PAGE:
January 13, 2011

Free Africa

ARTIST:  various artists
TITLE:  Free Africa
LABEL:  Le Son Du Maquis
REVIEW:  2010 marked the 50th year of independence for 17 African countries, and prompted some superb reissues focusing on the music of the post-colonial period.  Sterns’ 18-CD set Africa - 50 Years Of Music deserves all the praise (and little of the nitpicking) that it’s received.  At less than a quarter of the price, this French-released 4-disc package is a worthy budget-conscious alternative.  It doesn’t have the deluxe booklet, insightful notes, archival photos or crystal-clear audio of its pricier competitor (most of the tracks sound quite good, but a few have clearly been mastered from less-than-mint vinyl copies).  But what it does have is 50 historically significant tracks from all across Africa, recordings made from the mid-60’s (Miriam Makeba’s signature “Pata Pata”) to today (a selection from Bassekou Kouyate & Ngoni Ba’s breakthrough 2010 album I Speak Fula).  Many of Africa’s most famous and important artists are represented – Le Grand Kalle, Mulatu Astatqe, Tabu Ley Rochereau, the Rail Band, Manu Dibango, Etoile De Dakar, Bembeya Jazz, Orchestra Baobab, Alpha Blondy, Salif Keita, Baba Maal, Angelique Kidjo and Amadou & Mariam are all here.  But for me the highlight of this set is the selection of tracks from great artists who are less-known to unknown in the USA and Europe:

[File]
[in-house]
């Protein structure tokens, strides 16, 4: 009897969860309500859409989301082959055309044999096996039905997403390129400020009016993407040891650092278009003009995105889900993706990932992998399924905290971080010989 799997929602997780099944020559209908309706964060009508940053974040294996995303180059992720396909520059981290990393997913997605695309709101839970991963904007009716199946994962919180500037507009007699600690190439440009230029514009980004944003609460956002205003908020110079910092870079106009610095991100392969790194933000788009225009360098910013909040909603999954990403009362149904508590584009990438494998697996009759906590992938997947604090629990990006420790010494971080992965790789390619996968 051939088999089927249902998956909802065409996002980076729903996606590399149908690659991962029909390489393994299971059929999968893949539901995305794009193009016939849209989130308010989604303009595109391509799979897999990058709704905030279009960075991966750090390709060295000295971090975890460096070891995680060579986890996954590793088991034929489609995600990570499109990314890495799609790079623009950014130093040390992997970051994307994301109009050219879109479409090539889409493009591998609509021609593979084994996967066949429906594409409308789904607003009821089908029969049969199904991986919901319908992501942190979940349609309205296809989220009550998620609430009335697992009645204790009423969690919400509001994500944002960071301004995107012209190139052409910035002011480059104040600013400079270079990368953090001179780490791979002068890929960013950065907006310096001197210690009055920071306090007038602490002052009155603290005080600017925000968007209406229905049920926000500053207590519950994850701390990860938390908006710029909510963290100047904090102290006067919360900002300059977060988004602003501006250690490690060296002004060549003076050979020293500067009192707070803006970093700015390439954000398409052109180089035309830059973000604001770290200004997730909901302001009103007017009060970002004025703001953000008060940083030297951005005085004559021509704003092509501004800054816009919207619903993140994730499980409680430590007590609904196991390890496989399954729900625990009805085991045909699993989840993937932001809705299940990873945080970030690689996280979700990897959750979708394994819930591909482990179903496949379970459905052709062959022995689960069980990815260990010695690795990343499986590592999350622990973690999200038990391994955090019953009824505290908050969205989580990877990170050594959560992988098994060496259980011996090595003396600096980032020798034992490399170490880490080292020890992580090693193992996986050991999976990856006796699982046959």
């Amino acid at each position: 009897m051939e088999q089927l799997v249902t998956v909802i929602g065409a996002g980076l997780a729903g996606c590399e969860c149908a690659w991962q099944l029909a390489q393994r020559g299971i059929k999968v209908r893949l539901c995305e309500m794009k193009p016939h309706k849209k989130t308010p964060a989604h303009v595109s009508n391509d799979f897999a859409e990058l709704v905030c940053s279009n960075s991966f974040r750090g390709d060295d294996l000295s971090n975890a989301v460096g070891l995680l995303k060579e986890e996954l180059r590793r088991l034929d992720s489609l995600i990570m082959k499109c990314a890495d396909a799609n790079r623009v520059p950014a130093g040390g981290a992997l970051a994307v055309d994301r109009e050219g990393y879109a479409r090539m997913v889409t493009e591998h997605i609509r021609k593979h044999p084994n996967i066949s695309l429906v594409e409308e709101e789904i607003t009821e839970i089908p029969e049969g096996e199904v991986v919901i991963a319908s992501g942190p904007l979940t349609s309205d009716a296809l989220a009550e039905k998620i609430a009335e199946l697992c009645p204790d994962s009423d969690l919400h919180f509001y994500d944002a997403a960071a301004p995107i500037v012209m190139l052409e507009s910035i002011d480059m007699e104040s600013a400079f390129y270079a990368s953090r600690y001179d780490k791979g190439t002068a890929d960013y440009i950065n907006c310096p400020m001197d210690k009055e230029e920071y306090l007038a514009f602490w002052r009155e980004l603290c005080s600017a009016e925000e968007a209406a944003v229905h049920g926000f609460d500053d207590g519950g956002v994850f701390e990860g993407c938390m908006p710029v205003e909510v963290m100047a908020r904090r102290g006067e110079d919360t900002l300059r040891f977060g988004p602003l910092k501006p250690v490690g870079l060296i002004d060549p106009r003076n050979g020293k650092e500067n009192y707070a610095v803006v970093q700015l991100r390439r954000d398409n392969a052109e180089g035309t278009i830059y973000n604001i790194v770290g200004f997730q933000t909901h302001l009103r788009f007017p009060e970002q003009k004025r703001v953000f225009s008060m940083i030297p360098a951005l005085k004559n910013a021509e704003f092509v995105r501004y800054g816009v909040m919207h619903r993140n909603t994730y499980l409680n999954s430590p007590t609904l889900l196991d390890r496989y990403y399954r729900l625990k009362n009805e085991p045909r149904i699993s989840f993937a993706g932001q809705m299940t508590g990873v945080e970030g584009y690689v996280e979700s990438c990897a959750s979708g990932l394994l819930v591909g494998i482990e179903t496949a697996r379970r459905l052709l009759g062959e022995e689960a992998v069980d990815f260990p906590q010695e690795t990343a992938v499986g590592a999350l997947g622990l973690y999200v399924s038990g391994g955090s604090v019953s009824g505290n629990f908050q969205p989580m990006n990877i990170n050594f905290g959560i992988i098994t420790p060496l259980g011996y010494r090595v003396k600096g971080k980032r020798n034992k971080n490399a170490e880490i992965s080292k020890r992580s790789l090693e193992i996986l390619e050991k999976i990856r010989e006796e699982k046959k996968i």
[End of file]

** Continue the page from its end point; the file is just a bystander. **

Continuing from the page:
-  The stately Mande music of Orchestre National Du Mali (disc 1-track 7)
-  Togolese singer Bella Bellow, whose selection here is reminiscent of French ye-ye rock (1-11)
-  Ethiopian singer Muluquen Mellesse, less known but no less compelling than his peers Mahmoud Ahmed and Tlahoun Gessesse (2-2)
-  Senegal’s Super Diamono, one of the pioneers of mbalax (2-8)
-  Zao, the brilliant satirical singer from Congo-Brazzaville (3-2)
-  The visionary psychedelic rock of Gambia’s Ifang Bondi (3-10)
-  Reggae singer Tiken Jah Fakoly of Cote D’Ivoire, probably the most important politically-oriented musical artist in all of Africa today (4-6)
-  Cameroon’s Franck Biyong, whose “Afrolectric” sound is taking Afrobeat in a new direction (4-11)

This set is very highly recommended, both as an excellent introduction to African popular music and as the kind of well-curated set that will inspire folks who are already fans to seek out additional sounds.  Nicely done.

REVIEWER:  Bill Lupoletti

Disc 1:    7    11            Disc 2:    2    8
Disc 3:    2    10            Disc 4:    6    11

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